[two pro travel journalists turn amateur bloggers]
[words and photographs © Narina Exelby]
If I were to choose a superpower it would be this: to capture photographs with my eyes. To be able, with a blink, to adjust the aperture and shutter speed, the crop and the composition, and to record an image as magnificent as it is my imagination. I’ve missed too many wonderful photographs while fumbling in my camera bag to want for anything else.
Photojournalist Don McCullin, known for his war images, once said that the key to great photography is no huge mystery. “F8 and be there,” he’s often quoted as saying. Good advice – but when, as you’re switching lenses in a dark Fez alley that ends as an elaborate black arch framing a sun-lit terracotta wall, two burka’d woman step from the left into the perfect composition, being there is not enough. By the time the lens clicks in, that moment is lost.
It will always be pegged up in the darkroom of my mind, that image I didn’t capture: portrait format, a curved black border echoing, against a rich terracotta backdrop, two women flowing in black, one striding just far enough in front of the other to give both bodies shape, and with enough sunlight on their heads, backs and shoulders to give volume to their form. Since the moment those women stepped across that archway, I’ve wished that I could record and share images with the blink of my eyes.
When I travelled Morocco again last year, I had two camera kits: a Nikon, tripod and three lenses for the magazine story I was working on, and my iPhone. The two kits fulfilled completely different needs: the Nikon to capture super-high-res images for glossy pages, and the iPhone to record Morocco for me. As I wanted to remember it.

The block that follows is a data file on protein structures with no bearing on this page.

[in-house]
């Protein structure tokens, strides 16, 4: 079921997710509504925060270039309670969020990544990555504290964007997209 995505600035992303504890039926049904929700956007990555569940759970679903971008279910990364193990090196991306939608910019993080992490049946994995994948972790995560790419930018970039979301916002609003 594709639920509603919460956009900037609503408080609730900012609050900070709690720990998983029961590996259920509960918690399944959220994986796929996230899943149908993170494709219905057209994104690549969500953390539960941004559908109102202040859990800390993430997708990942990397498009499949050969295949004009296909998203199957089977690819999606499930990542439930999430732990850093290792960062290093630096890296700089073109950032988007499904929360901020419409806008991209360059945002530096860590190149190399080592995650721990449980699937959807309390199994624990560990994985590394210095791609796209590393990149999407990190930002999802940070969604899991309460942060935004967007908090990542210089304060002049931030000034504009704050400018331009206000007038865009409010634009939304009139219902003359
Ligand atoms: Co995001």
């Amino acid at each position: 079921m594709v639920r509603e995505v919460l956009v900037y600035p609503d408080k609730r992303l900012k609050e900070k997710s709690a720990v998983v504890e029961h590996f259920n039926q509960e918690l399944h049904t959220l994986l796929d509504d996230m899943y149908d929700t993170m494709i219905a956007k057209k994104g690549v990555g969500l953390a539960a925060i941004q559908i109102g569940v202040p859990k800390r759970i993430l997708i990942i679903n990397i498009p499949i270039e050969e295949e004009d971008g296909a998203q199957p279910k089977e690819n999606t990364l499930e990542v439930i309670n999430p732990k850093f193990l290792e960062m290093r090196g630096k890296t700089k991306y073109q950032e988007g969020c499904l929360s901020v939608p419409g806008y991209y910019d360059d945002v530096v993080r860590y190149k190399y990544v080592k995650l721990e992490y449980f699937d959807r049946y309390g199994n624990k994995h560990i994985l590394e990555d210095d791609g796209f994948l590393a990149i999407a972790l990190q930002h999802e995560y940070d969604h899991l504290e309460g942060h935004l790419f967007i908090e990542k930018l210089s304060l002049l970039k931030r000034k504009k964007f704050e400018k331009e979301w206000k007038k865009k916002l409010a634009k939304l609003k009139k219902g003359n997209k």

All through Morocco I shot with Hipstamatic. At first it was because I liked the treatment of the images, but the more I shot with it, the more I enjoyed the challenge of working within the app’s restrictions: a lens, film and camera body you choose before you shoot (unlike Instagram, where you choose an effect once the image has been taken); a square format (which I love); and no way to zoom (or maybe there is, but I haven’t figured it out yet). The challenge, with Hipstamatic, is to make the boundaries work for you.
Wandering through medinas, I’d switch my phone onto silent, hold it casually and literally shoot from the hip, capturing moments that would have been destroyed had anyone been aware that I was photographing. I wasn’t trying to sneak portraits without the subjects’ permission; I was simply clicking on the move, taking snapshots of time.
It was liberating shooting like this. Without the bulk of an SLR, the baggage of carrying lenses, and the awareness that lifting a camera brings, I was shooting with an incredible sense of freedom. And creativity. Within the hundreds of images from that trip, there are a few captured moments that, had I been able to photograph with the blink of my eyes, are recorded exactly as they would have been in my imagination. Sure, they’re not sharp and technically aren’t great at all. But they capture something special. Something I wanted to remember. And I wouldn’t change a thing.